Latino Immigrants and the U.S. Racial Order: How and Where Do They Fit In?
Reanne Frank, Ohio State University
Ilana Redstone Akresh, University of Illinois at Urbana-Champaign
Bo Lu, Ohio State University
According to recent population projections, the non-Hispanic white population will no longer constitute the majority of Americans in the near future. These forecasts have touched off a series of debates over the future of the U.S. color line. We address a two-part question regarding racial boundaries and the place of the Latino immigrant population therein. First, we investigate where Latino immigrants place themselves along the U.S. color line in terms of racial self-identification. Second, we evaluate the way the U.S. color line affects outcomes of Latino immigrants. Using data from the New Immigrant Survey, we find that while Latinos do not conceptualize racial categories in terms of skin color alone, they suffer an earnings penalty for darker skin. These findings suggest that even if Latino immigrants are challenging the supremacy of racial phenotype, the prevailing U.S. racial order based on skin color is still exerting powerful effects on their outcomes.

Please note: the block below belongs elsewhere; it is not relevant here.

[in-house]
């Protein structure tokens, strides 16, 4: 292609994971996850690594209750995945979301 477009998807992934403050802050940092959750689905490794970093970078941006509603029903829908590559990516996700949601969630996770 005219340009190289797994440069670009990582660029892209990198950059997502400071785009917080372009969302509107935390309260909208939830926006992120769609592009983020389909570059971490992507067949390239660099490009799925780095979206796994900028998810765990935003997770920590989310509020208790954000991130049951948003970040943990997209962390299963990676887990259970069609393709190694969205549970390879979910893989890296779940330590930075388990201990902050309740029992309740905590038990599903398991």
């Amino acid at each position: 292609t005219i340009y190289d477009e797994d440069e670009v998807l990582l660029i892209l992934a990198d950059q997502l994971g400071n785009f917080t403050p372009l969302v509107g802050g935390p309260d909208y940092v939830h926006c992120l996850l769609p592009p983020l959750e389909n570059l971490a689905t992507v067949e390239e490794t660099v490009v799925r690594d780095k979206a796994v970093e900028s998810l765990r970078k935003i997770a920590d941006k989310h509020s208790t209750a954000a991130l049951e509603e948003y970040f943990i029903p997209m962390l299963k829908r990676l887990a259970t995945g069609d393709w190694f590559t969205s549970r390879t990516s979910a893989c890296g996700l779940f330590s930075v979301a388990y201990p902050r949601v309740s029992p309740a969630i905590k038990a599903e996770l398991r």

Presented in Session 123: Measurement of Race and Ethnicity